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Two websites unblocked, over 1,300 others remain inaccessible

(RSF/IFEX) - Reporters Without Borders welcomes the unblocking of the social-networking website MySpace and the video-sharing website Akilli.tv on 6 October 2009 after their representatives resolved disputes with the Turkish Record Industry Association. Two other websites that refuse to comply with the association's demands, Lastfm.com.tr and YouTube, continue to be blocked.

A total of 1,309 websites have been rendered inaccessible by the Telecommunications Directorate since November 2007 as a result of an administrative decision or, in 270 of these cases, as a result of a judicial decision.

"It is unacceptable that an administrative authority alone can decide to block a website," Reporters Without Borders said. "Freedom of expression is extremely important. When it is at stake, the intervention of a judge should be necessary. Only a court decision is legitimate. We therefore call for the immediate unblocking of all the censored websites."

The websites have been blocked under Law 5651 on "the organisation of online publications and combating offences committed by such publications." It allows prosecutors to block access if a site's content is deemed liable to incite suicide, paedophilia, drug abuse, obscenity or prostitution, or violate a 1951 law forbidding any attacks on the Turkish republic's founder, Mustafa Kemal Atatürk.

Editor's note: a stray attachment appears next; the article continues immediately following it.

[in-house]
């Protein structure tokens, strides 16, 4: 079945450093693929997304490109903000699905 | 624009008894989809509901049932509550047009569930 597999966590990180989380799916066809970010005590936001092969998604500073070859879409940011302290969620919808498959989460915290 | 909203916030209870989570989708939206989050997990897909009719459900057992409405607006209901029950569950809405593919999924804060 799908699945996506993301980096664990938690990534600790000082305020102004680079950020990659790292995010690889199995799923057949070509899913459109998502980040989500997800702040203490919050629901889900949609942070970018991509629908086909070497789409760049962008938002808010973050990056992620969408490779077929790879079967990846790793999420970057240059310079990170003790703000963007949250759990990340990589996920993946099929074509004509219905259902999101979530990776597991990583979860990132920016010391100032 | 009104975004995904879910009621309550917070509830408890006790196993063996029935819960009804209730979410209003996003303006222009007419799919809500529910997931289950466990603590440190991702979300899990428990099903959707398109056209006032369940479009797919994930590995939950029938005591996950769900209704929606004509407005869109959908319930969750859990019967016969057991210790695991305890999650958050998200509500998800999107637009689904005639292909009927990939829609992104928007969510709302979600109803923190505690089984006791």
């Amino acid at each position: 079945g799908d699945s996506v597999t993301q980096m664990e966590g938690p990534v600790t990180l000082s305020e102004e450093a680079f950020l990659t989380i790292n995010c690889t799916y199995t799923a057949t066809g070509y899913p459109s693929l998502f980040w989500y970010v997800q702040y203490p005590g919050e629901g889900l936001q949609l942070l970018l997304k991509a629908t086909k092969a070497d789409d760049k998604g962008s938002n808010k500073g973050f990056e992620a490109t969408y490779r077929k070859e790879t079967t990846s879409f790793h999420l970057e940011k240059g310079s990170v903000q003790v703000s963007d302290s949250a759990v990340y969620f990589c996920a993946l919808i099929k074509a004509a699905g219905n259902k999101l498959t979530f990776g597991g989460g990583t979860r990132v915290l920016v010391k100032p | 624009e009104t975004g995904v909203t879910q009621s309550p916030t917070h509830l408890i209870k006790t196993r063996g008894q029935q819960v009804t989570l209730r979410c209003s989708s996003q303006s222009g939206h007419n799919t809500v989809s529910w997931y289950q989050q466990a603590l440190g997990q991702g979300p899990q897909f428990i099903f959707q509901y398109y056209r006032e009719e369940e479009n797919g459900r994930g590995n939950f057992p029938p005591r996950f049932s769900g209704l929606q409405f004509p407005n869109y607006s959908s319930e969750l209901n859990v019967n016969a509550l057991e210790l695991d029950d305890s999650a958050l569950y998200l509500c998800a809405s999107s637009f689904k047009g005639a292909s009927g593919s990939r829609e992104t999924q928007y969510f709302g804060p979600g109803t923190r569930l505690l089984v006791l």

Banning sites of a pornographic or paedophile nature or those that promote drug abuse is obviously justifiable but banning sites (or any other communication medium) because of content that is in some way critical of Atatürk violates free expression. As Atatürk is dead, he cannot be deemed to have sustained moral damage.

If the aim is to punish attacks on what Atatürk represents as founder of the country's institutions, Turkey should remember that, as a signatory of the European Convention on Human Rights, it cannot punish the expression of views just because they clash or conflict with mainstream opinion. It must tolerate all views, including political ones, as well as criticism of the state (European Court of Human Rights, Handyside v. UK, 6 December 1976).

Rather than offering porn or promoting drug abuse, many of the 1,039 blocked websites are social-networking sites or places where Internet users can go to read about or discuss matters of a political or cultural nature. Sixty-five percent of Turks have never accessed the Internet.

Turkey is ranked 102nd out of 173 countries in the 2008 Reporters Without Borders press freedom index.

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